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  Field Notes From
Killer Caterpillars



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From Author/Photographer

Darlyne A. Murawski



In most cases these accounts are edited versions of a spoken interview. They have not been researched and may differ from the printed article.

Photograph by Meaghan Mulholland


 

Killer Caterpillars

Field Notes From Author/Photographer
Darlyne A. Murawski
Best Worst Quirkiest
    The thrill of finding carnivorous caterpillars in the field for the first time was indescribable—and pulling it off was a real team effort.
    Harvard professor Naomi Pierce put me in touch with the experts in Australia, Denmark, and Hawaii. With their help I spent days—sometimes weeks—searching for the critters, which are tough to spot because they often live underground, hide in ant nests, or use ingenious camouflage. After finding and observing the caterpillars, I needed to figure out how to photograph them in action.  Patience and persistence were key—not to mention the use of macrolenses and hooking pupae to motion-detecting alarms. I couldn't have done it without all the researchers who shared their knowledge and hospitality with me.



    By far the worst experience was feeling hundreds of green tree ants scrambling up my arms and legs, biting me all over, and squirting acid into the wounds. This torture began in northern Queensland, Australia, where biologist Rod Eastwood and I were searching for Liphyra brassolis caterpillars. These carnivores live in green tree ant nests, where they eat the baby ants. Rob and I had to open about a hundred nests of these infamous pests before we found even one caterpillar. Our constant cry to the attacking ants was "Not the neck!" I never realized how sensitive our necks could be.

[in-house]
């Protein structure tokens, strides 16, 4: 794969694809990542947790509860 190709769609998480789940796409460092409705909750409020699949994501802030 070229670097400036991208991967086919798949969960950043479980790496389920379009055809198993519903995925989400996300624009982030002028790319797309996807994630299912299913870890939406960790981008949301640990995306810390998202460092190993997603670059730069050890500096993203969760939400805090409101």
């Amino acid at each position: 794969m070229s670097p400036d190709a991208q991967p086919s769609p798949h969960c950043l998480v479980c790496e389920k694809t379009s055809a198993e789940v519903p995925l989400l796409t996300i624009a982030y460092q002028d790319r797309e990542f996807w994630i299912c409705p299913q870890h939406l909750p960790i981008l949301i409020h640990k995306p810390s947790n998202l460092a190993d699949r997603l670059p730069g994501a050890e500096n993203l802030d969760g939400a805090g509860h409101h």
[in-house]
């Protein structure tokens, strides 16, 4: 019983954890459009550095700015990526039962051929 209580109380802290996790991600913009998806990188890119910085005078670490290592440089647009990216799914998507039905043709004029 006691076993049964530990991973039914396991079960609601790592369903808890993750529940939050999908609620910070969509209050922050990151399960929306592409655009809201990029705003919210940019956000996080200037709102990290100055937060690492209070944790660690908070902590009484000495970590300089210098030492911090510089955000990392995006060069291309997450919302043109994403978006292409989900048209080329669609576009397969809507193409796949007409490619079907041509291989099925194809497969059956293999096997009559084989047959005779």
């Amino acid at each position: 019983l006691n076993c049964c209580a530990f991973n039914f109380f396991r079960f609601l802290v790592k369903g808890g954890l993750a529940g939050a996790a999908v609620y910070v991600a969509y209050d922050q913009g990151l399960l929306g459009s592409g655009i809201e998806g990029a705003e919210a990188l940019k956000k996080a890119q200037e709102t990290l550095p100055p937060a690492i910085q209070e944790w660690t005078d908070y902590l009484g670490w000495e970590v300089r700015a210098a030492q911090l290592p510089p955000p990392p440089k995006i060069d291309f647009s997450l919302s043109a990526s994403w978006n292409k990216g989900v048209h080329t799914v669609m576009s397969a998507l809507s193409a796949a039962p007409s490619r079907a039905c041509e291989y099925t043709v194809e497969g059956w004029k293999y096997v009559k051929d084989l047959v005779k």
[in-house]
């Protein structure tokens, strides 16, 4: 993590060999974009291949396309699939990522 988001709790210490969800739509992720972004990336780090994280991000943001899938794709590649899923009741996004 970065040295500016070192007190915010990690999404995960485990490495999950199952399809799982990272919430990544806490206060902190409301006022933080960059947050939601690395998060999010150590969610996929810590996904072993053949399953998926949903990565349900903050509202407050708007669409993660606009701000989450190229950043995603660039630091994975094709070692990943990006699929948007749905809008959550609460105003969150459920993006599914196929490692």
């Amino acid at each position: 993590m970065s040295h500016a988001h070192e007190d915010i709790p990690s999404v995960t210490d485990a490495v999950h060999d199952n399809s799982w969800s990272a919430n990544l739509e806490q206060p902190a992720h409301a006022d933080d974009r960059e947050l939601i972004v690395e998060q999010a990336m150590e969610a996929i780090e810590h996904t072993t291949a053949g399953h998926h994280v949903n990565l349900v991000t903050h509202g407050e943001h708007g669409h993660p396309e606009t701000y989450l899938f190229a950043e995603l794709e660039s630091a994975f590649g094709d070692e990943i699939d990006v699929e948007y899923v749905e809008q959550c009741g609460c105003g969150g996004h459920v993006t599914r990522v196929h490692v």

We could have worn beekeeper suits, but with high humidity and an outdoor temperature around 100°F (38°C), we couldn't tolerate extra clothing. The rubber surgical gloves were bad enough. In no time, they'd fill up with sweat like water balloons. Toward the end of our long search, I found that the ants had a hard time climbing up surgical gloves, so we made ankle guards from the wrist portions. It was better than nothing.


    I was shooting a red flower-mimicking caterpillar on top of a mountain in Hawaii's Volcanoes National Park. After sitting on the ground for an hour or so, totally absorbed in my work, I stood up and couldn't for the life of me figure out why my pants were soaking wet. Looking around, I discovered I had plopped myself down on top of a small volcanic steam vent.



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